Side Step in Jig
- Point your right foot as you raise it up and hop with your left leg.
- Hop with your left leg again, then bring your right leg behind your left one
- As you place your right foot behind your left foot, transfer all your weight to your left foot.
- Now hop with your right leg and bring your left foot behind you.
- Bring your left foot behind you while you raise your right foot in the air.
- Point your right foot and bring it down again.
Back Step in Reel
An Irish reel is danced to upbeat music, and the legs move quickly. Keep in mind that a reel is all about your journey. Be sure to realize where you want to start and finish before you begin this part of the dance.
- Stand up straight, take a deep breath, and balance your weight on both feet.
- Point your right foot out, keeping your weight balanced on both feet.
- Hop with your left foot. Simultaneously bend your right knee and lift your right foot back behind your left knee.
- Next, spring seamlessly onto your right foot. Bend your left knee and lift your left foot back behind your right knee.
- Again, hop with your left foot. Simultaneously bend your right knee and lift your right foot back behind your left knee.
- Spring onto your right foot again. This time, point your right foot out front. The goal is going to be to move to the back for the next seven steps.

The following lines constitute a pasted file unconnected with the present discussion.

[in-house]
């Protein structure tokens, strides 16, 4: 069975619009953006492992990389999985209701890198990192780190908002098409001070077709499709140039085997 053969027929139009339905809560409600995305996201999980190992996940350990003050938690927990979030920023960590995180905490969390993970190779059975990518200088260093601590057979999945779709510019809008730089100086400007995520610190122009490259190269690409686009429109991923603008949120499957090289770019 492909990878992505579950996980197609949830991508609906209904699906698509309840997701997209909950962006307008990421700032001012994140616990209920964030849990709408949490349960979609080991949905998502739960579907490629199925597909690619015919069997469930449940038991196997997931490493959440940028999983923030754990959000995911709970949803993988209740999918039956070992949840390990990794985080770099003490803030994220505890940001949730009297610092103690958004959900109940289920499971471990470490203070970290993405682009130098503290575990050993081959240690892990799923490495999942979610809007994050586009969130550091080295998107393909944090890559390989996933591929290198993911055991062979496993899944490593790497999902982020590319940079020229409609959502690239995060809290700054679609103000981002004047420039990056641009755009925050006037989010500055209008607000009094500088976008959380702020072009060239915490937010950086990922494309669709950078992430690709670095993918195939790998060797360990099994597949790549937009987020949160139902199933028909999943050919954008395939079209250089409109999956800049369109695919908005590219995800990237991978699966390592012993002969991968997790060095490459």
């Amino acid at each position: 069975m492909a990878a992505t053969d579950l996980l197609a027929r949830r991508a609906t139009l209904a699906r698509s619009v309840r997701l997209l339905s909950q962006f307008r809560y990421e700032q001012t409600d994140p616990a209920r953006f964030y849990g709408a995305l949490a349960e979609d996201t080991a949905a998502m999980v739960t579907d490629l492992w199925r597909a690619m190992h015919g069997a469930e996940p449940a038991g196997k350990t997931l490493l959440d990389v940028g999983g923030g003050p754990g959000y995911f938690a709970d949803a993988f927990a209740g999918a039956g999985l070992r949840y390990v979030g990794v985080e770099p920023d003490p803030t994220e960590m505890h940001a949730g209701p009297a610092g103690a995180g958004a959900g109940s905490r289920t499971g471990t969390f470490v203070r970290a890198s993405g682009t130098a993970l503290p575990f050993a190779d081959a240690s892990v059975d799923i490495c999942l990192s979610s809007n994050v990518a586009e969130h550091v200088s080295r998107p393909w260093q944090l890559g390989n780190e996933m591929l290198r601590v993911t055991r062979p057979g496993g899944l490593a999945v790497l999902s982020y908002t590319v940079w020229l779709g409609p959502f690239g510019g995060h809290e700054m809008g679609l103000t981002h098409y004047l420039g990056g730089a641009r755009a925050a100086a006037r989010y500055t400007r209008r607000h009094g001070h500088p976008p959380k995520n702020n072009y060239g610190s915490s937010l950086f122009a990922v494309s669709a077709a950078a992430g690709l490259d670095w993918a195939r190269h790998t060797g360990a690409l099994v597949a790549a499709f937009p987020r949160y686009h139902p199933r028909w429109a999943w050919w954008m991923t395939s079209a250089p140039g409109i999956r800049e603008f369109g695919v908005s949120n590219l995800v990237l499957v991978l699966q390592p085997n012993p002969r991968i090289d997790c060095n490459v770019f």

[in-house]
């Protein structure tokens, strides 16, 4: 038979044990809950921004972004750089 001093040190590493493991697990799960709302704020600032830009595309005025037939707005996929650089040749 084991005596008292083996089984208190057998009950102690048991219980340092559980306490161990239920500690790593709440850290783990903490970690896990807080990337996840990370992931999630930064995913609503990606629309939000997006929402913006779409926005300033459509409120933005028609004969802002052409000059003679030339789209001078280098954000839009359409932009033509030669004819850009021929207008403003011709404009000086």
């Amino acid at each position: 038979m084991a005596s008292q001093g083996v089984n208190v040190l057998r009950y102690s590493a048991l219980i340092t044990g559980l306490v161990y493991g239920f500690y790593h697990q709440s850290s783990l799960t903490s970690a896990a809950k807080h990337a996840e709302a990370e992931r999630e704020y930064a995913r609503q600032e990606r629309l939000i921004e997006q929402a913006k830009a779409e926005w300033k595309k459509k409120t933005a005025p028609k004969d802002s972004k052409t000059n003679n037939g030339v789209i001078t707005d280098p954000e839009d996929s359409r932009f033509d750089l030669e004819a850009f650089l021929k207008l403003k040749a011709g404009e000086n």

- Lead the way backwards with your left foot, following that with your right foot. Step back for eleven steps.
- At the conclusion of the eleven steps, step onto the ball of your left foot and prepare to transition to your next move.
Click on the image below for a printable diagram that will help as you learn the back step in reel. This visual aid, in Adobe format, has an easy-to-follow breakdown of the moves.
Point Hop Back
This is another easily recognizable step. It was popularized within the beloved Riverdance show. When performed this step looks complicated, but it's rather easy to learn.
- Point your right foot forward.
- Hop with your left leg. As you come down, be sure to land your right foot back in its pointed position.
- Hop as you lift your right leg. Bring your right leg behind you and cross it behind your left foot.
- Alternate and repeat as desired.
Step dance has long been recognized for its beautifully elaborate dance costumes. Many modern styles follow the traditional Irish colors of green and white, and embroidery has increased in intricacy. Many designs found on a step dancer's dress are derivative of Irish culture, such as Celtic crosses and other patterns symbolizing mankind and the afterlife.
Special hard shoes or two types of soft shoes are also worn, while early dancers were usually barefoot. Most of today's shoes involve an adapted tap on the toe and heel, providing an audience with distinctive clicking sounds that bring wonderfully rhythmic percussion to a dancer's movements.
An old Irish proverb says, "Dancing with the feet is one thing, but dancing with the heart is another." Irish step dance aims to bring together both parts of the dance. It is now performed internationally, and both children and adults participate in various competitions and ethnic festivals year after year. It continues to grow in popularity, making Irish step dance one of today's most desirable forms of movement.